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    \$\begingroup\$ @OliGlaser: That may be true, but then it's about religion not electronics, and is off topic here. \$\endgroup\$ – Olin Lathrop Jul 3 '12 at 16:17
  • \$\begingroup\$ true, true - there's plenty of snake oil sold to help perpetuate the religion too. It's interesting from my point of view to have connections in both "worlds" (i.e. EE/Music). I find it curious to see how much folk are willing to pay for e.g. a couple of hand wired transistors in a little metal box, but it's proof that the snake oil works a treat on most. \$\endgroup\$ – Oli Glaser Jul 3 '12 at 18:59
  • \$\begingroup\$ @Rob Kahn - to give an example of one of the dsPICs Olin mentions in the linked post, I found the dsPIC33FJ64GP802 to be very useful. It comes with a good quality onboard 16-bit DAC, which makes it very convenient for such a project - just add a differential opamp and you're done. I used one for a temporary function generator a while back, and was very impressed with the THD+N. Can also be used for audio in/out with the ADC and DMA (though the ADC is only 12-bit so external e.g. Wolfson ADC is preferable) \$\endgroup\$ – Oli Glaser Jul 3 '12 at 20:31
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Just to chime in, I repaired analog synthesizers for about 10 years and am well acquainted with the drifting issue. Many musicians like the analog oscillator precisely because of its imperfections, and in my humble opinion this is not so much "snake oil" as it is a matter of taste and preference. Let us not forget that perfect waveforms do not necessarily make music more enjoyable.

If you can download a moog MicroMoog service manual (available free on internet), in section 2-8 there is a description of their oscillator which was (to me) impressively stable. The oscillator is so stable due to the clever circuit described in section 2-3-3, which acts as a current source.

Basically the circuit is designed to maintain a constant temperature on the transistor array IC which drives the oscillator. I thought this worked really well: the instrument turned on, warmed up (in less than a minute) and then remained stable after that, unlike many other analog synths.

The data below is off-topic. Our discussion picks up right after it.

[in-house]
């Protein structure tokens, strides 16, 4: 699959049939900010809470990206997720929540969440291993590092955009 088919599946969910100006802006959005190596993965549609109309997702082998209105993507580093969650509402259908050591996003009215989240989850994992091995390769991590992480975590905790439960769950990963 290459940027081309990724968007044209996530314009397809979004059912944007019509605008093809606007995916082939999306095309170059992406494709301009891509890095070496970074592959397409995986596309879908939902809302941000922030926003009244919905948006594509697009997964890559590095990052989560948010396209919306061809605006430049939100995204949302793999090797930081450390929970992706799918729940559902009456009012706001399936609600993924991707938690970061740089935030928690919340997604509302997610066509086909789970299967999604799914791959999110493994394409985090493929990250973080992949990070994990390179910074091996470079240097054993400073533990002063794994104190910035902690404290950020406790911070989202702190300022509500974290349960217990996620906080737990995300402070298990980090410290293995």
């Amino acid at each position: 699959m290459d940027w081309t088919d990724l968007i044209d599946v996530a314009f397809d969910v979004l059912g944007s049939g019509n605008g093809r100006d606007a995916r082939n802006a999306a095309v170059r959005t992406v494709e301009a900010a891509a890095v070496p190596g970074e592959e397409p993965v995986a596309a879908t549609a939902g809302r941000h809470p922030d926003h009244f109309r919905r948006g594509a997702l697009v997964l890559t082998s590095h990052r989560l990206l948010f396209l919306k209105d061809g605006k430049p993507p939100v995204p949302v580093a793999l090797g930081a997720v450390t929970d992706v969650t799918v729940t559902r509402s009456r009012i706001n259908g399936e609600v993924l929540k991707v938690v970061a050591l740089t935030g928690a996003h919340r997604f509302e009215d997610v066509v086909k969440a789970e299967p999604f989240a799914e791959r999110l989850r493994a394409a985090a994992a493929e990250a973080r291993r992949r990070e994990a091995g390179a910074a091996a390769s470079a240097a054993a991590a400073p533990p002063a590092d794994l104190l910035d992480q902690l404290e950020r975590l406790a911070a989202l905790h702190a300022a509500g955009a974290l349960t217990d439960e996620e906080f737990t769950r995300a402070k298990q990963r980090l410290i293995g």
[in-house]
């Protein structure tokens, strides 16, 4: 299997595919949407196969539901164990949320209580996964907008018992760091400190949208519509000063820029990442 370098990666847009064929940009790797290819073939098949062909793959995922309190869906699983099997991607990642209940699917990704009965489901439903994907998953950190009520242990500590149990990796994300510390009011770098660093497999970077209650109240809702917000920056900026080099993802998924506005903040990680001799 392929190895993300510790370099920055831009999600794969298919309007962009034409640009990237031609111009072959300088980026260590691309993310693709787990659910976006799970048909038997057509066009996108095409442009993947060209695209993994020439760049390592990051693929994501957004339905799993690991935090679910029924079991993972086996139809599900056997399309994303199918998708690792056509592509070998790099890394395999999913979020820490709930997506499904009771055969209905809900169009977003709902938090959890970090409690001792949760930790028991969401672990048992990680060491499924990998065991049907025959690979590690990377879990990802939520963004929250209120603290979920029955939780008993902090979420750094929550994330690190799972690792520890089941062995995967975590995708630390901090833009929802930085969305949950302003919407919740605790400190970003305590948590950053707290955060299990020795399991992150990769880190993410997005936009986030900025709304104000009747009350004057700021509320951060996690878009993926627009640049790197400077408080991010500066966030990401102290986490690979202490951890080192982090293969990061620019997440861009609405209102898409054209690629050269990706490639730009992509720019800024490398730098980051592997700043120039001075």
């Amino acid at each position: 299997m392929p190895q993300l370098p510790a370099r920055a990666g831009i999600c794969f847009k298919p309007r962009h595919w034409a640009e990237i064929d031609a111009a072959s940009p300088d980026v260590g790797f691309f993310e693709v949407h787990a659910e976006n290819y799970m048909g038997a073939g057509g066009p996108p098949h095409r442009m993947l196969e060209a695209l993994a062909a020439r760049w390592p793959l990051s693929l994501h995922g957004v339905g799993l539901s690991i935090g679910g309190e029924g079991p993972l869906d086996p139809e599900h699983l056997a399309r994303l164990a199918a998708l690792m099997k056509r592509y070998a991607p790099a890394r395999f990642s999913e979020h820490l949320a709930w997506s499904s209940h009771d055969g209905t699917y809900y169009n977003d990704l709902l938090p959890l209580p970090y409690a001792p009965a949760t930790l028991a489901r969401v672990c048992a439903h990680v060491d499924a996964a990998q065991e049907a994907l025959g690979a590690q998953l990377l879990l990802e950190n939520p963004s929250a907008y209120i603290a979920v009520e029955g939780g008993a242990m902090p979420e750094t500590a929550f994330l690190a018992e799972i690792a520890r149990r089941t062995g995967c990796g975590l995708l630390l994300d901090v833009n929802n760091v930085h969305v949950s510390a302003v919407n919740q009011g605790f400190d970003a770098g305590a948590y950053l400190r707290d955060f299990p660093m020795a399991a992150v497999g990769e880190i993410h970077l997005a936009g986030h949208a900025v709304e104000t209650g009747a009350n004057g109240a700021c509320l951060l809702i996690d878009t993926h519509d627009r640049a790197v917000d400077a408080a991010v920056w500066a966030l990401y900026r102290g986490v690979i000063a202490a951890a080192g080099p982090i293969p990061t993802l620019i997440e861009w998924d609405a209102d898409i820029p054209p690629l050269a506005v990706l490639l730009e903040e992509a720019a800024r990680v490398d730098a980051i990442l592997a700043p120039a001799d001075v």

Best of luck with your project. If you come up with a good design, please post it. Chris Rowland

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The solution in use since the 1970s has been to use a pair of matched PNP transistors, to form an exponential voltage-to-current converter. The input base-emitter voltage is exponentially related to the collector current. By having the second transistor configured, so that its current is in the opposite direction to the first, most of the temperature dependence is cancelled out.

Any remaining temperature dependence is dealt with by using a thermistor in thermal contact with the matched transistor pair, in the feedback path of an op-amp voltage summer at their input.

The apparently simple Thomas Henry VCO-1 design puts this into effect.

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I used to work with a device that would generate high quality / low distortion sine waves and at the same time had TCXO stability. The trick the designers used was a VCO, which was controlled by the output of a PLL. The PLL in turn was fed with the analog oscillator signal and with a digital clock from a microcontroller. That microcontroller that was able to make about any frequency by counting (and finally dividing by 2 to make it a square wave).

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Use the (now hard to find) CEM3340 IC.

By the way, for some users the instability of an analogue VCO is not an issue. It gives extra interest to the possible sound creations - with it as one component. Traditional non-electronic musical instruments also change in tone with temperature (and humidity).

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A typical crystal oscillator is good to +/- 50 pm. As Olin Lathrop said, this is good enough. For example 440 Hz concert A would be 440 +/ 0.022 Hz. I don't think most people could here that.

However if you wish to calibrate one standard way is with a calibration table. Since part of the drift is due to temperature you measure the frequency at various temperatures and store that in a PROM. Then you use a temperature sensor and that table to calculate what to set the VCO input to.

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  • \$\begingroup\$ Did you mean "a typical crystal oscillator is good to +/- 50 ppm"? \$\endgroup\$ – Joe Hass Aug 30 '12 at 12:18